The importance of clean air

Clean air is fundamental to life and health and is a human right. Clean air is also a taonga for Māori.

The World Health Organization (WHO) estimates that air pollution was responsible for around 7 million deaths worldwide in 2016, largely due to increased mortality from ischaemic heart disease and stroke, as well as chronic obstructive pulmonary disease, acute lower respiratory infections, and lung cancer. Approximately 4.2 million of these deaths of these deaths were caused by outdoor (ambient) air pollution whilst indoor air pollution accounted for the remainder. Air pollution is recognised as the single biggest environmental threat to human health.

Air quality in Aotearoa

New Zealand’s latest research, the Health and Air Pollution in New Zealand study, estimates that in 2016, the health outcomes attributable to human-generated air pollution resulted in

  • the premature deaths of more than 3,300 adult New Zealanders
  • more than 13,100 hospital admissions for respiratory and cardiac illnesses
  • 845 asthma hospitalisations for children
  • over 13,200 cases of childhood asthma
  • approximately 1.745 million restricted activity days - days on which people could not do the things they might otherwise have done if air pollution had not been present.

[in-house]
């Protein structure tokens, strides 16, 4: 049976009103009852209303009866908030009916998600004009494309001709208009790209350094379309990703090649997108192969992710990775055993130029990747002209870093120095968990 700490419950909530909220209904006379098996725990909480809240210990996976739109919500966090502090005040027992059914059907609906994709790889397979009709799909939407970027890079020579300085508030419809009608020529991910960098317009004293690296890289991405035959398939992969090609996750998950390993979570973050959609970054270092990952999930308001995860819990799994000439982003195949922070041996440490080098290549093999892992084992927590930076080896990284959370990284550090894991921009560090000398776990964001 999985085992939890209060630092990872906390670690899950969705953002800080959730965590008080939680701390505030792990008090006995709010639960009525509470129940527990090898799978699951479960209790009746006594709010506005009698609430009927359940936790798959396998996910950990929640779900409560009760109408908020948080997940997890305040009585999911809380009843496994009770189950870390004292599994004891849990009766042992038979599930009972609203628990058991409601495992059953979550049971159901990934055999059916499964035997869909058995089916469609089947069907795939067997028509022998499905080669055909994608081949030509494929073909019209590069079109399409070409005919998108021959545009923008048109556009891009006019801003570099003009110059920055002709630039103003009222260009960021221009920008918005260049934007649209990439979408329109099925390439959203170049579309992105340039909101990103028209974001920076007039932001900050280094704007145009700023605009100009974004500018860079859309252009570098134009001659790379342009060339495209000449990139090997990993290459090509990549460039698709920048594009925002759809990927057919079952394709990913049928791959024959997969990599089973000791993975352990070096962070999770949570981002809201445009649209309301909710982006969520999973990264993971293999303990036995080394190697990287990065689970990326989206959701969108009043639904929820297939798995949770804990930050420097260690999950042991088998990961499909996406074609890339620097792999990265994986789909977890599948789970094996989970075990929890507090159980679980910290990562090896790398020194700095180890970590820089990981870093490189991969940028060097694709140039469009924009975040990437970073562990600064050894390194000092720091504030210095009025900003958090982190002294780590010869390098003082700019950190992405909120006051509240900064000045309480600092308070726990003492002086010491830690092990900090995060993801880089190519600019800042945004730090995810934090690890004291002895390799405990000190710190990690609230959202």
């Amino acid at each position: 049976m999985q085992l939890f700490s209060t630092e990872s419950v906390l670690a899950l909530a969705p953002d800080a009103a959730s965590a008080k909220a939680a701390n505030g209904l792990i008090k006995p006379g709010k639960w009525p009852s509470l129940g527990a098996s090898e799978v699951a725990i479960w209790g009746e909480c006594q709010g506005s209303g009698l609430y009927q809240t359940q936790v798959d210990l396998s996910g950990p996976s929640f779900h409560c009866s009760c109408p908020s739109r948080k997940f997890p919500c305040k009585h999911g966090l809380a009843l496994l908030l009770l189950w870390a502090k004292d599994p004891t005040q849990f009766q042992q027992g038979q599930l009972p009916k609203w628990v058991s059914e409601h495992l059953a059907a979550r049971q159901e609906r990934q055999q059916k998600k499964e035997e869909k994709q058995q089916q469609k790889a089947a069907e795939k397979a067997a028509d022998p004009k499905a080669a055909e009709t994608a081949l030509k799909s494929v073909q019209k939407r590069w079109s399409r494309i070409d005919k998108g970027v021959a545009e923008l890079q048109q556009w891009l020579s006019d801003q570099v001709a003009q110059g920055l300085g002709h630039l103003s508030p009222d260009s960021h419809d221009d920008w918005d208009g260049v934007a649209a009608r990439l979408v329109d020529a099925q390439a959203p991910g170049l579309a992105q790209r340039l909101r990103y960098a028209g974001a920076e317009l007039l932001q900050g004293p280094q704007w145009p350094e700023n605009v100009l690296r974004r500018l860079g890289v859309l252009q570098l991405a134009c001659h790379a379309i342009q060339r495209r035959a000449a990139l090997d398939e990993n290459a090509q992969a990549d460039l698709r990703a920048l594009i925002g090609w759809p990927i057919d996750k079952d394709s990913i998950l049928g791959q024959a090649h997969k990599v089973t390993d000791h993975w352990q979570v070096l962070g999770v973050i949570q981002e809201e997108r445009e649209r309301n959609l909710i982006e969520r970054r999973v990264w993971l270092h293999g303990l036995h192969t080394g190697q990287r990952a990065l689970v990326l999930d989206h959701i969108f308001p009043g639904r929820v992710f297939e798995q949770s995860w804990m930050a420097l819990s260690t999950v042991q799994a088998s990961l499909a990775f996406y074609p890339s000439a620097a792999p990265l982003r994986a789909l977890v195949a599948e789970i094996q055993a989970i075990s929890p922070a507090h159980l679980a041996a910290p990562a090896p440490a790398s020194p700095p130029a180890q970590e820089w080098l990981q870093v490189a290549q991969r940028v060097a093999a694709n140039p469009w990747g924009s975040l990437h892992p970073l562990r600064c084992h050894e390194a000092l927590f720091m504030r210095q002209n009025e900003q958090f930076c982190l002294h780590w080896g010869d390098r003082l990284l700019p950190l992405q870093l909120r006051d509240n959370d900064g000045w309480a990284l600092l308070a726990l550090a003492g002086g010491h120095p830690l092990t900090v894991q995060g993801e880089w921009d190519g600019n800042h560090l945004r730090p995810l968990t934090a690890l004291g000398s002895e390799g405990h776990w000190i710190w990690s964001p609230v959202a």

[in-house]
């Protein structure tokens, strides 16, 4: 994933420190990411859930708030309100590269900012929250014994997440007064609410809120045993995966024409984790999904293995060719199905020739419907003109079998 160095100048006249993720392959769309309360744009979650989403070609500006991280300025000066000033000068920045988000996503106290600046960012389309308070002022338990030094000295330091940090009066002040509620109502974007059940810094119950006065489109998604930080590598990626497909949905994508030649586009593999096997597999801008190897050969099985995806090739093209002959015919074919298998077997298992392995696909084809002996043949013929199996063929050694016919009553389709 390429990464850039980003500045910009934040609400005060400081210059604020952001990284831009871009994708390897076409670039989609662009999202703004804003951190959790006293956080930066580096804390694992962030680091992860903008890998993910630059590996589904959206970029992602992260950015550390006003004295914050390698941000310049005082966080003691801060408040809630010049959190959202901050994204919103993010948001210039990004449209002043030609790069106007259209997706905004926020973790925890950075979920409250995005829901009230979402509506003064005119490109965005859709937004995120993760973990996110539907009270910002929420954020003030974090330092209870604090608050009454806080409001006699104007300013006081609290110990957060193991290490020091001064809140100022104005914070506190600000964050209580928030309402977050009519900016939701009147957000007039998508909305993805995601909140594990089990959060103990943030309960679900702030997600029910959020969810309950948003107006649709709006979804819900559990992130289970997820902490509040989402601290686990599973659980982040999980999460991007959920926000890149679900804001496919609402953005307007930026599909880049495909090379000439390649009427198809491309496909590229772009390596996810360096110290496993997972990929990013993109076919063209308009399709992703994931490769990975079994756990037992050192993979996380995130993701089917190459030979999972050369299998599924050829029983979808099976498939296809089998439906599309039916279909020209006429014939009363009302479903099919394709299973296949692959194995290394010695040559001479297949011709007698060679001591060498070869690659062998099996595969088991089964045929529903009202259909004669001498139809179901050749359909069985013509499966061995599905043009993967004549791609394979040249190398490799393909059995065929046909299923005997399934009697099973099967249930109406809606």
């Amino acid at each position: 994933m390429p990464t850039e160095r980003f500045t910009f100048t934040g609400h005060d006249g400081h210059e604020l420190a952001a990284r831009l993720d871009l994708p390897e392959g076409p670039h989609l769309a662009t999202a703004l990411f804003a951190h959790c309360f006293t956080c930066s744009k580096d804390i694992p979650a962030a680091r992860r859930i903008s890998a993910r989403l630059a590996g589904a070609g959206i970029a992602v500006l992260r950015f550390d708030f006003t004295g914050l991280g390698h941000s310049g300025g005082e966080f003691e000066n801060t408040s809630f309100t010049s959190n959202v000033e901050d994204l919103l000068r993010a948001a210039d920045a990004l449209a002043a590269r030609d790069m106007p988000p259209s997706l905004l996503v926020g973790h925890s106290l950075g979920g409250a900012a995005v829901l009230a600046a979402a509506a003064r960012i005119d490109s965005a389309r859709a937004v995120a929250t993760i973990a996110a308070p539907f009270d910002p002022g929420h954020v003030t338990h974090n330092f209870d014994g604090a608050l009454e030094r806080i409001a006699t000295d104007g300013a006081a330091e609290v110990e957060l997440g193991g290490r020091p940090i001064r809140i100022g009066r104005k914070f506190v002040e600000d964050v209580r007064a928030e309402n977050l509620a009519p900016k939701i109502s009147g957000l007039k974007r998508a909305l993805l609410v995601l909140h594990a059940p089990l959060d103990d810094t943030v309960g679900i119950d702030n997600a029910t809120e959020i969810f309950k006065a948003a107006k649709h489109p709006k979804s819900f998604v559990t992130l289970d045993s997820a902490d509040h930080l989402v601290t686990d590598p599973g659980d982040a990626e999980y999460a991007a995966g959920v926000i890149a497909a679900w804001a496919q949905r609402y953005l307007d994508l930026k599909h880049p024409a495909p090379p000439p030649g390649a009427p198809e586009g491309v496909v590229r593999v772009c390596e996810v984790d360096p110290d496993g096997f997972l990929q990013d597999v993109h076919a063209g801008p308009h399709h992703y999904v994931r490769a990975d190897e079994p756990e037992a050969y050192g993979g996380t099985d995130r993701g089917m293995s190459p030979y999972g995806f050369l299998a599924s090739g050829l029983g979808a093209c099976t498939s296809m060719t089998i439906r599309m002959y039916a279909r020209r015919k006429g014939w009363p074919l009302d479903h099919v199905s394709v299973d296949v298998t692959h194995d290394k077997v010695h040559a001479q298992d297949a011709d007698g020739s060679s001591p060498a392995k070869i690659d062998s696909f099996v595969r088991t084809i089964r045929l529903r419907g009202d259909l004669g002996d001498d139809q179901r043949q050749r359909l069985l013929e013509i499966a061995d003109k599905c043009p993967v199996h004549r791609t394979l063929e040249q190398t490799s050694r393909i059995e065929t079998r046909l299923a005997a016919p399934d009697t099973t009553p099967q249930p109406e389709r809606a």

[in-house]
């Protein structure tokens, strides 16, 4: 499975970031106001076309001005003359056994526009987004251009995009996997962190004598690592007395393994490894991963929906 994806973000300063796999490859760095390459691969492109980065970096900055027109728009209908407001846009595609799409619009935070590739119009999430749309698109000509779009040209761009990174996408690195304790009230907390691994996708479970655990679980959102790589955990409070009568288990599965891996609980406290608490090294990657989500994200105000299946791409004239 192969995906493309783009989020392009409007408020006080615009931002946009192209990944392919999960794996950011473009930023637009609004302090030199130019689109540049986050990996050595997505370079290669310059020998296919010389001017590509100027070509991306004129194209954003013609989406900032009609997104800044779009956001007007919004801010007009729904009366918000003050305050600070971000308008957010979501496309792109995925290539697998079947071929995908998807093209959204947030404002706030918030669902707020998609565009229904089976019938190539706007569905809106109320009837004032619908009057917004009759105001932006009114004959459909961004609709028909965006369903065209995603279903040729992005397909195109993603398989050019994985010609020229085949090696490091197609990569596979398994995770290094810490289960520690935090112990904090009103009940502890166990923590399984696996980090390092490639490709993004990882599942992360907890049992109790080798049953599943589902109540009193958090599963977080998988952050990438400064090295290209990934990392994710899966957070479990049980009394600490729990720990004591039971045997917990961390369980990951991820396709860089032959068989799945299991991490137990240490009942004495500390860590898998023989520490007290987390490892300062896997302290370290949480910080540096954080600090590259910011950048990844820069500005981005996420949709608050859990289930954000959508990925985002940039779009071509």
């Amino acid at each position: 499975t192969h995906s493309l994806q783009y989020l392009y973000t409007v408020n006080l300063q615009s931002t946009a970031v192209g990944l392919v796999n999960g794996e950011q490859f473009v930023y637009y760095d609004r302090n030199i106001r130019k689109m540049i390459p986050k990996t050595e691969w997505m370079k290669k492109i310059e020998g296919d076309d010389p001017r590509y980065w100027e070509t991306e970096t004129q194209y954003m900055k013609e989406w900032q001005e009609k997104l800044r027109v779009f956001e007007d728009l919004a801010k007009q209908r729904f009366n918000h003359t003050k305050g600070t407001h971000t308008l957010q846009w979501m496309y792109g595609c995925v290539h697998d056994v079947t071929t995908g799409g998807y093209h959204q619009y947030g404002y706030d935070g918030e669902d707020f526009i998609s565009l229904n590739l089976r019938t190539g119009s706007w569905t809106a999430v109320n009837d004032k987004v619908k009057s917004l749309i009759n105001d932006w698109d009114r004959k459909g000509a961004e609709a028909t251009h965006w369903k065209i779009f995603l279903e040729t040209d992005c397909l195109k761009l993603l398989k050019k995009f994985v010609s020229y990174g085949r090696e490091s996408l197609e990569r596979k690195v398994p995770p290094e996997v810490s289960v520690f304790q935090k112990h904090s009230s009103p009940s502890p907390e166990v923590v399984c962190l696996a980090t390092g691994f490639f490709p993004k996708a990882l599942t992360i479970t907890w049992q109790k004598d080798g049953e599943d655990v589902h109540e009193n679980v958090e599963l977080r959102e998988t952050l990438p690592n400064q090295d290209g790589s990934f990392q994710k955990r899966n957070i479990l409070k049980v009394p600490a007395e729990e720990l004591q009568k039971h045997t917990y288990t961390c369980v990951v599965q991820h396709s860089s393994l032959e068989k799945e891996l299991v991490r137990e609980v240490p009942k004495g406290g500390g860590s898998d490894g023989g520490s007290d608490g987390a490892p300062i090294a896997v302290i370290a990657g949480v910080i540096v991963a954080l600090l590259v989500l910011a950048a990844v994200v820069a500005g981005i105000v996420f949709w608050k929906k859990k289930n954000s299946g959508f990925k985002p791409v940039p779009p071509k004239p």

Of the more than 3,300 deaths approximately 60% (2,000) were associated with nitrogen dioxide (NO2) pollution – which is largely from motor vehicles – whilst the rest (nearly 1,300) were associated with fine particulate (PM2.5) pollution – largely from domestic fires.

While air pollution impacts many people's health, these adverse health impacts are not always evenly distributed. Susceptible groups include elderly people, children, people with pre-existing heart or lung disease, people with respiratory conditions like asthma, diabetics and pregnant women.

Managing air quality

The management requirements for air quality are primarily outlined under the Resource Management Act (1991) and implemented through the National Environmental Standards for Air Quality, which sets limits for allowable levels of air pollution and regional planning (Regional Policy Statements and Regional Plan Rules). The implications for air quality are also considered under the Land Transport Management Act and associated Land Transport Strategies.

In September 2021, the World Health Organization published updated global air quality guidelines. The WHO global air quality guidelines are not standards or legally binding criteria in New Zealand, but they do offer evidence-informed recommendations on air quality levels that pose important risks to public health. Manatū Hauora commissioned the Institute of Environmental Science and Research to summarise the science behind the 2021 WHO Air Quality Guidelines in a series of factsheets.